Photography by ChiChi Ubiña

Michael Grunberg was born in Caracas, Venezuela of Eastern European parents and became a US Citizen in the early 90’s. Early education in England and graduated from Vassar College. He is the proud single father of four kids and the Managing Partner of a family investment firm, Grunberg Realty, based in New York City, which owns and manages real estate in four states, as well as other ventures. He recently returned to Greenwich and was reunited with many of his cars and the home he built here 15 years ago.

Michael sits on the boards of The Bruce Museum, Greenwich Riding Trail Association (GRTA), Greater Hartford Arts Council, The Bushnell, Hartford Stage and donates to many other charities.

He has 20 yr old triplets, Zachary, Tatiana and Allegra and 14 yr old Skyler. The triplets graduated from Greenwich High School where Skyler attends today.

When did you start collecting cars?
I bought my first antique car when I was eighteen. It was as coincidence would have it, a Fiat 124 Spider, the very same first car my youngest son Skyler has bought (though he was better funded) and much younger at age fourteen.

What was your first “nice” car?
It was without a doubt a 1965 Gold Mercedes 300SE Coupe, 5 passenger in mint condition! I was a junior in college and my father was driving a newish Cadillac of similar color, yet when he rode in my car he saw the difference in quality and attention from passersby. From that day forward, he didn’t complain too vociferously about my collecting cars and it eventually influenced him to buy better cars like Jaguars and Roll Royces.

How does your collection reflect who you are?
My cars like me, are eclectic. I like kiddy, toy like cars like my bubble car (BMW Isseta 600) but have also owned concurrently some stately Packard limousine type vehicles, as well. Whatever moves me, I’ll buy (according to available garaging of course). The underlying reflection in a person who drives vintage cars is patience and stability. To have cars that are road worthy and safe from the 30’s to the 50’s, takes some deep pockets, tremendous patience and a willingness to go the distance that can often take years to accomplish. This is not for the faint of heart. I also collect and appreciate antiques of all kinds and enjoy the beauty of unique designs.

Are you involved in car clubs or groups?
I belong to the Mercedes 300, BMW 600, Woody, Porsche and ALFA groups via the internet as well as by subscription/membership. Many of these clubs allow and facilitate member interaction via armchair and occasionally in the flesh as schedules allow. Probably the most memorable for me was a meet I attended a few years back when 20 or so 300 Model Mercedes gathered from around the country in Vermont. On the way up there, I developed transmission problems and had to be flat bedded to the meeting dinner, arriving an hour late. Every driver (most competent mechanics in their own right) piled out of the restaurant to assist me and my vehicle. Within an hour, it was determined that I could drive my car so long as it was under 40 miles an hour and that I would in fact lead the parade the next day, so that we would all travel together. That’s the kind of people that collect these kinds of cars.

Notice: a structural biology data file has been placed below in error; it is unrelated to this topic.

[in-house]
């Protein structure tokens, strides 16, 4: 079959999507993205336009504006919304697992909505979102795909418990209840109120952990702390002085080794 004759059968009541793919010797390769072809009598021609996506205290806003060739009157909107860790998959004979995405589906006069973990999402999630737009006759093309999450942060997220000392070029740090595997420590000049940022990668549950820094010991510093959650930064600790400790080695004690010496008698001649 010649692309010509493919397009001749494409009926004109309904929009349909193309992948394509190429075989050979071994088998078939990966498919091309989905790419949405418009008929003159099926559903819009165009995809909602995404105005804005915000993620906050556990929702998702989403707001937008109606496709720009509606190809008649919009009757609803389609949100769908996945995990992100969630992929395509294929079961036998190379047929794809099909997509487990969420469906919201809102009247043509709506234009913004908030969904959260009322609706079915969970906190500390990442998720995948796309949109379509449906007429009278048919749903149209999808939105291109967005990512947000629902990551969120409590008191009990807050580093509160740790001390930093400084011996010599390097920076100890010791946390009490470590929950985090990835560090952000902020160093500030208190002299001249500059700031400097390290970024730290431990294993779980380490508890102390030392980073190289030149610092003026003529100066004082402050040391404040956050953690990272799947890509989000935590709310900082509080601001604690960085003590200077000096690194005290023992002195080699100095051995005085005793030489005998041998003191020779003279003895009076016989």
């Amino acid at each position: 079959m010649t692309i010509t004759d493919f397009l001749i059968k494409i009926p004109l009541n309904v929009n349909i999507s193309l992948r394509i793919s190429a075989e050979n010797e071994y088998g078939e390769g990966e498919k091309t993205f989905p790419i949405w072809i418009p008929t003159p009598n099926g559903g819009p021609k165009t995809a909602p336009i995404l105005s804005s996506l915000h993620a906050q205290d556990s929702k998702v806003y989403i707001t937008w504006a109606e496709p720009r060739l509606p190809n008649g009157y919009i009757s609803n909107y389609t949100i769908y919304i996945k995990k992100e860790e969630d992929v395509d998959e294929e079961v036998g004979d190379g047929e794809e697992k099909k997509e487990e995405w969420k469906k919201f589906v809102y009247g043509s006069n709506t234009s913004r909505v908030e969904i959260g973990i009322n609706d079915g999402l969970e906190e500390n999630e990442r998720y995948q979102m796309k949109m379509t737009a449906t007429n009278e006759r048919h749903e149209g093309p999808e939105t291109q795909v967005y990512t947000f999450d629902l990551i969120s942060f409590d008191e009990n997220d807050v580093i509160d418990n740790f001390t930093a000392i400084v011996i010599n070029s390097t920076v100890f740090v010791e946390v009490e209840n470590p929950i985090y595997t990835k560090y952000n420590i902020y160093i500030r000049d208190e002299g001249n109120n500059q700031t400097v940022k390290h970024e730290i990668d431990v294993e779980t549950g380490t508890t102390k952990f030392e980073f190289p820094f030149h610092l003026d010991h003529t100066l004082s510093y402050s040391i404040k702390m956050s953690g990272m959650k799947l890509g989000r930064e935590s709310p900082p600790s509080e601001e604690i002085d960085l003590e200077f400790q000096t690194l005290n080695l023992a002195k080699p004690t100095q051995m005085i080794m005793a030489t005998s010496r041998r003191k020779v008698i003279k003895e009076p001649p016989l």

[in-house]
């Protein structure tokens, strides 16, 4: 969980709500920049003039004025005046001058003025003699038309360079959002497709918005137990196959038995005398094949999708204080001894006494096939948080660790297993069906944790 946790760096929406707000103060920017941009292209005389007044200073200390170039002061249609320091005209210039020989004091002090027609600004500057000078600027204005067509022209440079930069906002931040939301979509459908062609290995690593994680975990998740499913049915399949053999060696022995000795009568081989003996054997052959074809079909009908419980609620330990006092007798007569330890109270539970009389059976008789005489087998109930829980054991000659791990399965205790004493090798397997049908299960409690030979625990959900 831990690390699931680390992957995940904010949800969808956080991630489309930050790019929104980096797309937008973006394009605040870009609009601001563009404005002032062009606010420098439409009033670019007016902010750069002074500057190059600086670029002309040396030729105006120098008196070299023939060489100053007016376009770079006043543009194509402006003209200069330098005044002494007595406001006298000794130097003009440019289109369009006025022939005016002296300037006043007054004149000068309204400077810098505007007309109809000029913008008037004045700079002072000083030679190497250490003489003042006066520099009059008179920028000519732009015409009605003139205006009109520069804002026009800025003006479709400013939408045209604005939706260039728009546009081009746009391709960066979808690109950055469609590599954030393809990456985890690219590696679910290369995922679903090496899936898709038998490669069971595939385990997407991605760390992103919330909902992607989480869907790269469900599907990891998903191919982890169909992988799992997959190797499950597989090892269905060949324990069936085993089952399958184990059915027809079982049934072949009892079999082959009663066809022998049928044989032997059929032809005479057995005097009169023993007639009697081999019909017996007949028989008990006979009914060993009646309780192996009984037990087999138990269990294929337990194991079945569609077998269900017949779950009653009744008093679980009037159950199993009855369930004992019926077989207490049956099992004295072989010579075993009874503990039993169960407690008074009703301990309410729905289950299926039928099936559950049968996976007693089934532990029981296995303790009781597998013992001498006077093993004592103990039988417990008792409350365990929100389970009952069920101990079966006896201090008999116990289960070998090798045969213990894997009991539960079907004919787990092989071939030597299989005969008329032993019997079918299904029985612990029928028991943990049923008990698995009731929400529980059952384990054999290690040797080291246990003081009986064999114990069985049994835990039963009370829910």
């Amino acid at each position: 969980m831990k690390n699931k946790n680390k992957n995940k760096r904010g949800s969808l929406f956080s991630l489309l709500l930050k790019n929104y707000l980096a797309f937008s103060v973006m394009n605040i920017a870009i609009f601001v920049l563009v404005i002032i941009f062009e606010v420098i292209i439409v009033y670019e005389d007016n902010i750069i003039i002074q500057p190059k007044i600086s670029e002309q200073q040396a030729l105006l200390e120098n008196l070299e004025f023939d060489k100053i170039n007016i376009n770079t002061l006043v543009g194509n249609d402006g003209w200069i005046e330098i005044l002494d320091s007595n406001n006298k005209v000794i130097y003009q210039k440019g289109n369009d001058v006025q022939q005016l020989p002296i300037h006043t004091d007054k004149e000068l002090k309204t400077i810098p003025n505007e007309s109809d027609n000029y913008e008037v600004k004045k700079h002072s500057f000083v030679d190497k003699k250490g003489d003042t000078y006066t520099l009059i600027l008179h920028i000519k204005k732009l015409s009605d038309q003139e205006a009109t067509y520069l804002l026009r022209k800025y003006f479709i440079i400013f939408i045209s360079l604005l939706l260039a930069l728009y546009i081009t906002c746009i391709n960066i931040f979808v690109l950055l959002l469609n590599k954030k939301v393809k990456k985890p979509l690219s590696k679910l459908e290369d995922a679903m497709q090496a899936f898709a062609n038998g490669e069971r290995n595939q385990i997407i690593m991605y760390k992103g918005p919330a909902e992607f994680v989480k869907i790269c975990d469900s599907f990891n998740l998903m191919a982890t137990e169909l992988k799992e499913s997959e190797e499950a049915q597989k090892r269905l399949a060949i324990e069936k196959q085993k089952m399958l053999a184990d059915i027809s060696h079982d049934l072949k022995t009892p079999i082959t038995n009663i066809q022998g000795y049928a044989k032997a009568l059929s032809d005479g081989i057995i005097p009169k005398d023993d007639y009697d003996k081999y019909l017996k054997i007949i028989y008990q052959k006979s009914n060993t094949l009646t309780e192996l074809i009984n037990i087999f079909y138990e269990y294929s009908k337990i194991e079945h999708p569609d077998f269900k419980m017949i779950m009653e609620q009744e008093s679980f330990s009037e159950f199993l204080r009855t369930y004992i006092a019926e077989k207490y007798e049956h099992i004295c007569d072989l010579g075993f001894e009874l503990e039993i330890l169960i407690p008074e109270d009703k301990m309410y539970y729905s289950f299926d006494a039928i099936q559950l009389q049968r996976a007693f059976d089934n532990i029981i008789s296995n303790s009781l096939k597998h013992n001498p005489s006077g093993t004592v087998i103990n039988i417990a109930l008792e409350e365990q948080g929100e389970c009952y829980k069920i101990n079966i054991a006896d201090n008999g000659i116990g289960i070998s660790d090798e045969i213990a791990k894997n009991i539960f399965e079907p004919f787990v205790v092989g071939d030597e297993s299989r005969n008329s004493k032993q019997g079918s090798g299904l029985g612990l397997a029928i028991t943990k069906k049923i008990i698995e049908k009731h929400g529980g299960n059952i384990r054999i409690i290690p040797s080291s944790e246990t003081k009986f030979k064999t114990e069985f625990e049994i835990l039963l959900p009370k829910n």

What is your personal style and how does your collection reflect that?
Like the story above, it illustrates a conservative style yet benevolent, and certainly charitable side that results in having these four door convertibles to tool around town with lots of kids in tow, yet have micro cars to peek the interest of kids in collecting and the smiles they inspire when a grown man and usually a kid or two get out of what appears to be a toy car. Most collectors remain kids at heart, no different than me.

What part of being a collector do you like best – purchasing, restoring, driving, maintaining?
Purchasing is always fun, but the reality and hard work of restoration that occurs after, coupled with “buyers remorse” can dampen the most enthusiastic purchase. The driving wipes clean the past and only good thoughts and feelings prevail, almost like amnesia. I would consider it similar to what happens when women give birth. No one would do it again if they truly remembered the pain. Driving a fine running vintage automobile of your choosing is such an elixir. Allowing others to enjoy the vehicles - either in shows or in passing, and have their memories recalled and have them share them with you compounds the beneficial effects of driving. As an owner of an antique car, we become facilitators to many others’ memories and enjoyment. The maintenance of the vehicle is part and parcel of the responsibility of being the caretaker of a historical object, the differing degrees of maintenance and restoration sets owners apart and results in less or more interaction with the public and in different forums. My cars are drivers and so my forum is gas stations, parking lots and lines to pick up kids . . . and occasionally a Concours.

Any favorite places you like to buy your cars?
Auctions are by far the most fun, but result in a higher probability of buyer's remorse. The most savvy and experienced collector and dealer gets caught up in the moment resulting in a windfall for the auction house, but like a fine wine, or a night out on the town, there is a price to pay the next day.